It has been a while since I hammered on the ridiculous 5G “race hype” mentality. Actually, it seems that it had, pretty much, faded into oblivion within our media (sites like Fierce and RCR are now backpedaling) once all the carriers had deployed their early 5G networks and vendors started offering devices.
Seems the White House missed that bus, however, and our illustrious leader (and much of Washington) thinks it is still 2018. A couple of months ago President Trump stated, “The race to 5G is on, and America must win.” Oyyy…but then, we have come to know that he speaks before he thinks.
I have not been the only one who has consistently pooh-poohed the race mentality over the last year. To be fair, occasionally, some other media outlets, analyst organizations, or well-positioned industry principals would suggest, most gently, that it might not really be a race. However, by and large, everybody bought into it. Occasionally someone would speak out with a stronger tongue but they were few and far in-between.
Now comes a report from the Brookings Institute Visiting Fellow Tom Wheeler, who penned, “Characterizing 5G as a contest demeans its great technological progress and the policy challenges that progress presents. Consideration of 5G is far more serious than the so-called 5G ‘race’ concocted by those seeking to advantage themselves in the business or political market – especially the political market.”
In the report, Wheeler argues that “winning” 5G is not so much a race than it is a process involving several components. “5G should be more than a political talking point. The new network represents the need for a meaningful policy strategy. What is missing in today’s 5G policy discussion is a focused identification of deliverables that go deeper and are more meaningful than the ill-defined ‘winning’ of a so-called ‘5G race.’”
Hear, hear. Eloquently put and right on the money! He pulled no punches. Thanks, Tom! If one is patient enough, and is knowledgeable from whence they speak, eventually they will be acknowledged. I am, by no means, a Tom Wheeler. However, I have been in, and around tech, and particularly wireless, most of my life. I feel like I have decent handle on the industry. Further on, I pen a bit about why hype is not doing us any favors in the wireless ecosystem.
One of my pet peeves is that organizations in the industry should know better. They have a fiduciary responsibility to tell it like it is. CTIA (who, for months had the race as their landing page infographic), and our industry media sites, should not embarrass themselves by following, in lock step, the hype.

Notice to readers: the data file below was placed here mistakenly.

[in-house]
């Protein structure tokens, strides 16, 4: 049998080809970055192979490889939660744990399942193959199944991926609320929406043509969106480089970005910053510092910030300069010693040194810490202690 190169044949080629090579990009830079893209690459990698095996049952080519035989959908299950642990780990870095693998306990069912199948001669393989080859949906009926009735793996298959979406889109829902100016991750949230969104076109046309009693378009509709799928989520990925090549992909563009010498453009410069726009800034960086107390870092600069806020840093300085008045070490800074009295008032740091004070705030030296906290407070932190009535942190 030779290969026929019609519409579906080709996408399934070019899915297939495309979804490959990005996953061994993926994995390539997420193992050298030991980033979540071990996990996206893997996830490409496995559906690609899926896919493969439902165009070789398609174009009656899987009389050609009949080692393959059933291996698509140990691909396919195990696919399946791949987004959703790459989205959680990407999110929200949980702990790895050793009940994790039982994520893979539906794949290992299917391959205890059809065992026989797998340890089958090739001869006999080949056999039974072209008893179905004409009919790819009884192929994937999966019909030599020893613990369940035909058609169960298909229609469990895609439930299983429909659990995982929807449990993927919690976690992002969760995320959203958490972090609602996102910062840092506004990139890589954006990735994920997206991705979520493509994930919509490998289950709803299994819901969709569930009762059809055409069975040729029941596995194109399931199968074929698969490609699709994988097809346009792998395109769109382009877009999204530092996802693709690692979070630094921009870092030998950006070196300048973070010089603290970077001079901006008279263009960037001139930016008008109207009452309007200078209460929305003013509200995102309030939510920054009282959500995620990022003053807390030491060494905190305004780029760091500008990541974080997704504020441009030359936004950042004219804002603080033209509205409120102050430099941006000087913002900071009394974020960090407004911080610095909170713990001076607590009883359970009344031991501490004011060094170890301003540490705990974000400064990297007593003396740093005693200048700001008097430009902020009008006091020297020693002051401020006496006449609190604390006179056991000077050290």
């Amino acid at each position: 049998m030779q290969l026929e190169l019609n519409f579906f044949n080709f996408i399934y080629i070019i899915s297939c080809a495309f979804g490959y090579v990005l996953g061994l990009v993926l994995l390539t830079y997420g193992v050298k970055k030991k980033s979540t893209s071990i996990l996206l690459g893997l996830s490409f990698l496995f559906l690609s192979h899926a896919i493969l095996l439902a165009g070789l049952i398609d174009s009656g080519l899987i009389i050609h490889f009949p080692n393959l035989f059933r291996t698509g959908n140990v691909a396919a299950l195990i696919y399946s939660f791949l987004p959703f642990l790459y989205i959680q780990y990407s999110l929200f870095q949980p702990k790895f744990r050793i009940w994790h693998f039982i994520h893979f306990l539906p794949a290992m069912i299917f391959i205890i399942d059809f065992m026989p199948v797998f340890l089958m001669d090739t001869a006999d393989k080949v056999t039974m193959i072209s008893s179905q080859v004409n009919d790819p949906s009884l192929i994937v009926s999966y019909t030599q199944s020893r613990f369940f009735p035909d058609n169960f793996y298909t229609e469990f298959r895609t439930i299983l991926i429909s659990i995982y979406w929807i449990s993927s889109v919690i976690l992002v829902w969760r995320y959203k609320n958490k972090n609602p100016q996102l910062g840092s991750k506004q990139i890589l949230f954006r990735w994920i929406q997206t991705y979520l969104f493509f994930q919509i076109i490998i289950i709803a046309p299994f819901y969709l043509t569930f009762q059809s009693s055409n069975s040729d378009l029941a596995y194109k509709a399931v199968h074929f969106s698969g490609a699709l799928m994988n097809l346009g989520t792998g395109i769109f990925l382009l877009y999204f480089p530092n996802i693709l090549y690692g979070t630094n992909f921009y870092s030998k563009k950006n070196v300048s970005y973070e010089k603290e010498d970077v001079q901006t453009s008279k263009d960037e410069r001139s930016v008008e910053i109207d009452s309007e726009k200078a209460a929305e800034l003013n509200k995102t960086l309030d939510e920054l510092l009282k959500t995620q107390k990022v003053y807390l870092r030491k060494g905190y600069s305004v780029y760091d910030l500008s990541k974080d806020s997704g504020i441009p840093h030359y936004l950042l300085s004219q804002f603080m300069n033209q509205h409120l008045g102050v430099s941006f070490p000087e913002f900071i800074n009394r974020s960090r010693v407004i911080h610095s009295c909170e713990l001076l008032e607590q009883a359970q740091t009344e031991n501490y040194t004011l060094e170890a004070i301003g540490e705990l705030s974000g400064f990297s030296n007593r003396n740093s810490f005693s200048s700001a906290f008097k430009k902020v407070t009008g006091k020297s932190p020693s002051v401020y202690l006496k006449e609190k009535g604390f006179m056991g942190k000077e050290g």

Other non-wireless media outlets (PC Magazine, Wired, Network World, Tech Republic) — that lead off with stories about what to buy on Amazon Prime day, or how to keep your fellow coworker from ruining your day, or run surveys on choosing the best gaming headsets — do not have credibility in the wireless space. Similarly, business-based media entities (the Wall Street Journal, the New York Times, USA Today) that are more concerned about flyover reporting should also stay away from trying to be credible in a space they do not own.
The sad fact is that American businesses have come to rely on hype as a primary marketing tool. That is fine when it comes to the Amazon Echo, or drones, or 768K TVs, automobiles, nutritional supplements and the millions of other marketable products. However, for this next generation of wireless, it has cost more than it has gained – and it is starting to show. Perhaps that is one reason Wheeler finally got into the fray.
Even after his missive around 5G hype, I am willing to bet a month’s pay that hyping 5G is not over. I think the wireless industry may be coming around to realizing that. However, I doubt that PC Mag or the New York Times is finished using the word “hype.” Maybe now Washington and the industry will start listening to me (and Tom Wheeler).
End note: two days after I penned this, WISPA used the race to 5G wording in a press release – my pay is safe!